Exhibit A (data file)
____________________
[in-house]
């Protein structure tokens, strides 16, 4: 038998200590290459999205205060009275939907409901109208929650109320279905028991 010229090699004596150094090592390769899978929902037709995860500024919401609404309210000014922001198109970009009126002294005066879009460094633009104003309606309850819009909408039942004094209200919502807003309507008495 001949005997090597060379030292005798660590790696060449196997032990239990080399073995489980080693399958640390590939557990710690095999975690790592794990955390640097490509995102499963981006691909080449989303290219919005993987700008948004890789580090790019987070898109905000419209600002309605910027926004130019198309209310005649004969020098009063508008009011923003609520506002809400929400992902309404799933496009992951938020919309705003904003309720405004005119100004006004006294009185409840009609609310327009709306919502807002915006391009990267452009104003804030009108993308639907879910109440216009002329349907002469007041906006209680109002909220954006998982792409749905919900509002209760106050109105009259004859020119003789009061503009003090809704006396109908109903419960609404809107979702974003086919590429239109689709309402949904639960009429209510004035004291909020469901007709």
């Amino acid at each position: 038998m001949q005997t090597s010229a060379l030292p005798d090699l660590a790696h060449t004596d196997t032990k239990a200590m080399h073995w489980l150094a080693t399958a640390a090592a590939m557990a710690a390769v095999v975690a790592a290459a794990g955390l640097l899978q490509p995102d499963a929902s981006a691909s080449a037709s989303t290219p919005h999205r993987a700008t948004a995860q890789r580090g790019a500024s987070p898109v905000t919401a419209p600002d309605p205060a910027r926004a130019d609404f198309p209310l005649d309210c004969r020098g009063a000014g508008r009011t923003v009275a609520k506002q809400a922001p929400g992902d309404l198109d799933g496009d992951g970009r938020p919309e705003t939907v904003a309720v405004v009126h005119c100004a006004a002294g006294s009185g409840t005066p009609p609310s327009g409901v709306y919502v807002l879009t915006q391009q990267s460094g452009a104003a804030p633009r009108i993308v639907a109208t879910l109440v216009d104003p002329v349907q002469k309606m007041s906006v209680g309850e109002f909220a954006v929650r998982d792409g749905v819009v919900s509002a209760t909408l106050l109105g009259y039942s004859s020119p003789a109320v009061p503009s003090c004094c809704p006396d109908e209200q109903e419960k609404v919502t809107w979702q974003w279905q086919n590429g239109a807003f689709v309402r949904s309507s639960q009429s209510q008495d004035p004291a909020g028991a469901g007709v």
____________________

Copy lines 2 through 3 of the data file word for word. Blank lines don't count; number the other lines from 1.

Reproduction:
């Protein structure tokens, strides 16, 4: 038998200590290459999205205060009275939907409901109208929650109320279905028991 010229090699004596150094090592390769899978929902037709995860500024919401609404309210000014922001198109970009009126002294005066879009460094633009104003309606309850819009909408039942004094209200919502807003309507008495 001949005997090597060379030292005798660590790696060449196997032990239990080399073995489980080693399958640390590939557990710690095999975690790592794990955390640097490509995102499963981006691909080449989303290219919005993987700008948004890789580090790019987070898109905000419209600002309605910027926004130019198309209310005649004969020098009063508008009011923003609520506002809400929400992902309404799933496009992951938020919309705003904003309720405004005119100004006004006294009185409840009609609310327009709306919502807002915006391009990267452009104003804030009108993308639907879910109440216009002329349907002469007041906006209680109002909220954006998982792409749905919900509002209760106050109105009259004859020119003789009061503009003090809704006396109908109903419960609404809107979702974003086919590429239109689709309402949904639960009429209510004035004291909020469901007709």
């Amino acid at each position: 038998m001949q005997t090597s010229a060379l030292p005798d090699l660590a790696h060449t004596d196997t032990k239990a200590m080399h073995w489980l150094a080693t399958a640390a090592a590939m557990a710690a390769v095999v975690a790592a290459a794990g955390l640097l899978q490509p995102d499963a929902s981006a691909s080449a037709s989303t290219p919005h999205r993987a700008t948004a995860q890789r580090g790019a500024s987070p898109v905000t919401a419209p600002d309605p205060a910027r926004a130019d609404f198309p209310l005649d309210c004969r020098g009063a000014g508008r009011t923003v009275a609520k506002q809400a922001p929400g992902d309404l198109d799933g496009d992951g970009r938020p919309e705003t939907v904003a309720v405004v009126h005119c100004a006004a002294g006294s009185g409840t005066p009609p609310s327009g409901v709306y919502v807002l879009t915006q391009q990267s460094g452009a104003a804030p633009r009108i993308v639907a109208t879910l109440v216009d104003p002329v349907q002469k309606m007041s906006v209680g309850e109002f909220a954006v929650r998982d792409g749905v819009v919900s509002a209760t909408l106050l109105g009259y039942s004859s020119p003789a109320v009061p503009s003090c004094c809704p006396d109908e209200q109903e419960k609404v919502t809107w979702q974003w279905q086919n590429g239109a807003f689709v309402r949904s309507s639960q009429s209510q008495d004035p004291a909020g028991a469901g007709v």